|2012||Animal||On May 3, 2012, a ground squirrel trapped during routine testing at a popular campground on Palomar Mountain in San Diego County, California tested positive for the plague bacteria.|
|2012||Infection||On June 2, 2012, a man in Crook County, Oregon, attempting to rescue a cat choking on a mouse, was bitten and became infected with septicemic plague.|
|2013||Animal||On July 16, 2013, a squirrel trapped in the Table Mountain Campgrounds of Angeles National Forest tested positive for the plague, prompting a health advisory and the closing of the campground while investigators tested other squirrels and dusted the area for plague-infected fleas.|
|2013||Infection||On August 26, 2013, Temir Isakunov, a teenage boy, died of bubonic plague in northern Kyrgyzstan.|
|2013||Epidemic||December 2013 reports of pneumonic plague epidemic in 5 of 112 districts of Madagascar, believed to be caused by large brush fires forcing rats into towns.|
|2014||Infection||On July 13, 2014, a Colorado man was diagnosed with pneumonic plague.|
|2014||Epidemic||On July 22, 2014, the city of Yumen, China, was sealed off and 151 people were put in quarantine after a man died of bubonic plague.|
|2014||Epidemic||On November 21, 2014, the World Health Organization reported that there have been 40 deaths and 80 others infected on the island of Madagascar, with the first known case in the outbreak thought to have occurred in late August 2014.|
|2015||Animal||On May 22, 2015, the Idaho Department of Health and Welfare reported finding plague in dead ground squirrels in 24 places south of Boise in a roughly circular area about 45 miles (72 km) across. On May 27, 2016, the department reported more ground squirrels dead of plague in about the same area. By December six cats— five from the Boise area, which is in southwestern Idaho, and one in the southeastern part of the state— were found to have plague. Four of the cats died; the other two recovered with antibiotic treatment. No human cases were reported. Health authorities warned people to stay out of the affected area and issued advice about preventing contagion in people and pets.[needs update]|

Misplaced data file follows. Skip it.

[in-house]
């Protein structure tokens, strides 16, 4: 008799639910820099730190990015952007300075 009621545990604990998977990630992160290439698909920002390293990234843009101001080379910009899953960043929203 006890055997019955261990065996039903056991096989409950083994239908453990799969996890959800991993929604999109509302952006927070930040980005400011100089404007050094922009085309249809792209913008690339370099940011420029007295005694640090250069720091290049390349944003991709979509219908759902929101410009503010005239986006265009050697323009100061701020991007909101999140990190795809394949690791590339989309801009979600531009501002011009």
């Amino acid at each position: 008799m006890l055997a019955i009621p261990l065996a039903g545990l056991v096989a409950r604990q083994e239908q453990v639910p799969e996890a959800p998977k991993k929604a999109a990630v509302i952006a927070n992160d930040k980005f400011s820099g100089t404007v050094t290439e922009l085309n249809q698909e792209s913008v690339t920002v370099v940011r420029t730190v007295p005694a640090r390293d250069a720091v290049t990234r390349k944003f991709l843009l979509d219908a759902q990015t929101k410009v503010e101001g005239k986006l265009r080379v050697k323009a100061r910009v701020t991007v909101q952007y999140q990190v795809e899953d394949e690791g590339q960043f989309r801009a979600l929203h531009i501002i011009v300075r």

|2017||Epidemic||In Madagascar plague resulted in deaths of over 90 persons by October 2017. While earlier cases of plague in Madagascar were mostly bubonic plague, the current cases were the more infectious pneumonic plague.|
|2019||Epidemic||In China during November 2019, four cases of plague were reported. Two of them were reported to be the more infectious pneumonic plague.|
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An epidemiologist with the Central District Health Department ... says they’ve seen plague in ground squirrels southeast of Boise before, but this year it’s spreading fast. ... The outbreak should slow down once the ground squirrels go into summer hibernation in late June and early July. ... There's little officials can do to stop the outbreak in the meantime. Until then, officials are asking people and their pets to avoid the infected area.
- "Officials: Ground Squirrels In Southwestern Idaho Likely Have Plague". Boise State Public Radio. Associated Press. 27 May 2016. Retrieved 14 December 2016.
- Wright, Samantha (13 December 2016). "CDC Says Six Cats Diagnosed With Plague In Idaho This Summer". Boise State Public Radio. Retrieved 14 December 2016.
- Roberts, Leslie (9 October 2017). "Deadly plague epidemic rages in Madagascar". Science. Retrieved 12 October 2017.